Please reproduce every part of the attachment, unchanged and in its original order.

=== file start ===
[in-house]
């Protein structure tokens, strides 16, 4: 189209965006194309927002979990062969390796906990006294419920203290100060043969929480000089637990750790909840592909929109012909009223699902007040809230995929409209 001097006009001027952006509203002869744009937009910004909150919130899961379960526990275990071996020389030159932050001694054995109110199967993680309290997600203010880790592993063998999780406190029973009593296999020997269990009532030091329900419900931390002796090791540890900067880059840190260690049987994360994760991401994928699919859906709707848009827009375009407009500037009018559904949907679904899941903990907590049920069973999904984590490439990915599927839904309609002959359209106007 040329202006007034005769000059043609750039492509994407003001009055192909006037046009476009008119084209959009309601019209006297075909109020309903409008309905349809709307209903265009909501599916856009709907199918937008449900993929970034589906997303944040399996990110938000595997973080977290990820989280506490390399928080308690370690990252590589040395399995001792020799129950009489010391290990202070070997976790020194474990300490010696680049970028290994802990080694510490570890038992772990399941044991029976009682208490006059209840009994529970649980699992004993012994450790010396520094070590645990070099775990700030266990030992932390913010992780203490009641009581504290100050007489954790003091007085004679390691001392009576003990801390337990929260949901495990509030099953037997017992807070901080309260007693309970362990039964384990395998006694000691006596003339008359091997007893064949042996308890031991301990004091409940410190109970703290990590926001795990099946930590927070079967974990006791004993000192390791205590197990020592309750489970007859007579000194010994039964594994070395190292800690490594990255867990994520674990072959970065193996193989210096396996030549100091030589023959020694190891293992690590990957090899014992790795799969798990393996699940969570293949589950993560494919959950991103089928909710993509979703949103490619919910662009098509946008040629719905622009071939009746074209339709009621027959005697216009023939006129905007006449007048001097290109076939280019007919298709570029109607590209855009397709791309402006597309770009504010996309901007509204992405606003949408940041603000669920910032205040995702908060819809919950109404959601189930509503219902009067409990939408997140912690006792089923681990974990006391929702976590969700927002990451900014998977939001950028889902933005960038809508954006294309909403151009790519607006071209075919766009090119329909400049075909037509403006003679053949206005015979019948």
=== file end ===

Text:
[in-house]
């Protein structure tokens, strides 16, 4: 189209965006194309927002979990062969390796906990006294419920203290100060043969929480000089637990750790909840592909929109012909009223699902007040809230995929409209 001097006009001027952006509203002869744009937009910004909150919130899961379960526990275990071996020389030159932050001694054995109110199967993680309290997600203010880790592993063998999780406190029973009593296999020997269990009532030091329900419900931390002796090791540890900067880059840190260690049987994360994760991401994928699919859906709707848009827009375009407009500037009018559904949907679904899941903990907590049920069973999904984590490439990915599927839904309609002959359209106007 040329202006007034005769000059043609750039492509994407003001009055192909006037046009476009008119084209959009309601019209006297075909109020309903409008309905349809709307209903265009909501599916856009709907199918937008449900993929970034589906997303944040399996990110938000595997973080977290990820989280506490390399928080308690370690990252590589040395399995001792020799129950009489010391290990202070070997976790020194474990300490010696680049970028290994802990080694510490570890038992772990399941044991029976009682208490006059209840009994529970649980699992004993012994450790010396520094070590645990070099775990700030266990030992932390913010992780203490009641009581504290100050007489954790003091007085004679390691001392009576003990801390337990929260949901495990509030099953037997017992807070901080309260007693309970362990039964384990395998006694000691006596003339008359091997007893064949042996308890031991301990004091409940410190109970703290990590926001795990099946930590927070079967974990006791004993000192390791205590197990020592309750489970007859007579000194010994039964594994070395190292800690490594990255867990994520674990072959970065193996193989210096396996030549100091030589023959020694190891293992690590990957090899014992790795799969798990393996699940969570293949589950993560494919959950991103089928909710993509979703949103490619919910662009098509946008040629719905622009071939009746074209339709009621027959005697216009023939006129905007006449007048001097290109076939280019007919298709570029109607590209855009397709791309402006597309770009504010996309901007509204992405606003949408940041603000669920910032205040995702908060819809919950109404959601189930509503219902009067409990939408997140912690006792089923681990974990006391929702976590969700927002990451900014998977939001950028889902933005960038809508954006294309909403151009790519607006071209075919766009090119329909400049075909037509403006003679053949206005015979019948």